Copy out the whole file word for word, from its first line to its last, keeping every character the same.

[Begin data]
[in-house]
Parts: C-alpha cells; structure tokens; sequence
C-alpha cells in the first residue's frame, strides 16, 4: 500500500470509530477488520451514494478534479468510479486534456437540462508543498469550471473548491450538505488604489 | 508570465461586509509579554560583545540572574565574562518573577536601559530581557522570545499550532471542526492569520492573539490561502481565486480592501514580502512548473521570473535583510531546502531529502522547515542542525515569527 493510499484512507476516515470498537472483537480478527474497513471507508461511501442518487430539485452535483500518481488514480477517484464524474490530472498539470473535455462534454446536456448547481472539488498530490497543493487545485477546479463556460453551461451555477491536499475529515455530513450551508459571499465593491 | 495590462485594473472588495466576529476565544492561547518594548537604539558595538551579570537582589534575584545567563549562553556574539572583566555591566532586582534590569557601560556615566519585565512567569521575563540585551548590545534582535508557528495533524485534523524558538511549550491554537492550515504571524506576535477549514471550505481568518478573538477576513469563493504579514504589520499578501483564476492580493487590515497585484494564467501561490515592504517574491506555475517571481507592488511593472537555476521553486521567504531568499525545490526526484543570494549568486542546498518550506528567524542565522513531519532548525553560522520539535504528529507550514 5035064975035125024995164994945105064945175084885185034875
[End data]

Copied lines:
[in-house]
Parts: C-alpha cells; structure tokens; sequence
C-alpha cells in the first residue's frame, strides 16, 4: 500500500470509530477488520451514494478534479468510479486534456437540462508543498469550471473548491450538505488604489 | 508570465461586509509579554560583545540572574565574562518573577536601559530581557522570545499550532471542526492569520492573539490561502481565486480592501514580502512548473521570473535583510531546502531529502522547515542542525515569527 493510499484512507476516515470498537472483537480478527474497513471507508461511501442518487430539485452535483500518481488514480477517484464524474490530472498539470473535455462534454446536456448547481472539488498530490497543493487545485477546479463556460453551461451555477491536499475529515455530513450551508459571499465593491 | 495590462485594473472588495466576529476565544492561547518594548537604539558595538551579570537582589534575584545567563549562553556574539572583566555591566532586582534590569557601560556615566519585565512567569521575563540585551548590545534582535508557528495533524485534523524558538511549550491554537492550515504571524506576535477549514471550505481568518478573538477576513469563493504579514504589520499578501483564476492580493487590515497585484494564467501561490515592504517574491506555475517571481507592488511593472537555476521553486521567504531568499525545490526526484543570494549568486542546498518550506528567524542565522513531519532548525553560522520539535504528529507550514 5035064975035125024995164994945105064945175084885185034875